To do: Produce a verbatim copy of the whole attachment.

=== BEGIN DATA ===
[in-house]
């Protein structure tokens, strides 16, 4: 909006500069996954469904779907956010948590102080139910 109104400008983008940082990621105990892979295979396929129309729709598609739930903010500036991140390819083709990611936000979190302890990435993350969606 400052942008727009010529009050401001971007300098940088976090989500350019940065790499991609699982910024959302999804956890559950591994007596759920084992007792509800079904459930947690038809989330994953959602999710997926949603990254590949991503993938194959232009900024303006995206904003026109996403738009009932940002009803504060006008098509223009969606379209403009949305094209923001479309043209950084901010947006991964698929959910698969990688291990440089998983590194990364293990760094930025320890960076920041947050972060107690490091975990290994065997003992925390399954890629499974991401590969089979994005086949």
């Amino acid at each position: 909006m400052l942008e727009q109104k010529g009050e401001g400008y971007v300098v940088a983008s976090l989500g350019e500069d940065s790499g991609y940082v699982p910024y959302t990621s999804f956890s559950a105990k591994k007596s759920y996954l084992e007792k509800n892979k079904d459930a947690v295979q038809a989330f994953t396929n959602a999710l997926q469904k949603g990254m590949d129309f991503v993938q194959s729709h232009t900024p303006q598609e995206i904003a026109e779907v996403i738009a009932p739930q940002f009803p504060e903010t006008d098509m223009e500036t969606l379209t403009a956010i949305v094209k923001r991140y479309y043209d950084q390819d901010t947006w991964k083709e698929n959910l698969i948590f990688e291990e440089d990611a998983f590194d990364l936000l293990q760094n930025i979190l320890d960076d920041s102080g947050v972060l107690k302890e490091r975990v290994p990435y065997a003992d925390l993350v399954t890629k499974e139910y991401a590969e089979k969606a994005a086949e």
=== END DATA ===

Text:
[in-house]
């Protein structure tokens, strides 16, 4: 909006500069996954469904779907956010948590102080139910 109104400008983008940082990621105990892979295979396929129309729709598609739930903010500036991140390819083709990611936000979190302890990435993350969606 400052942008727009010529009050401001971007300098940088976090989500350019940065790499991609699982910024959302999804956890559950591994007596759920084992007792509800079904459930947690038809989330994953959602999710997926949603990254590949991503993938194959232009900024303006995206904003026109996403738009009932940002009803504060006008098509223009969606379209403009949305094209923001479309043209950084901010947006991964698929959910698969990688291990440089998983590194990364293990760094930025320890960076920041947050972060107690490091975990290994065997003992925390399954890629499974991401590969089979994005086949």
């Amino acid at each position: 909006m400052l942008e727009q109104k010529g009050e401001g400008y971007v300098v940088a983008s976090l989500g350019e500069d940065s790499g991609y940082v699982p910024y959302t990621s999804f956890s559950a105990k591994k007596s759920y996954l084992e007792k509800n892979k079904d459930a947690v295979q038809a989330f994953t396929n959602a999710l997926q469904k949603g990254m590949d129309f991503v993938q194959s729709h232009t900024p303006q598609e995206i904003a026109e779907v996403i738009a009932p739930q940002f009803p504060e903010t006008d098509m223009e500036t969606l379209t403009a956010i949305v094209k923001r991140y479309y043209d950084q390819d901010t947006w991964k083709e698929n959910l698969i948590f990688e291990e440089d990611a998983f590194d990364l936000l293990q760094n930025i979190l320890d960076d920041s102080g947050v972060l107690k302890e490091r975990v290994p990435y065997a003992d925390l993350v399954t890629k499974e139910y991401a590969e089979k969606a994005a086949e």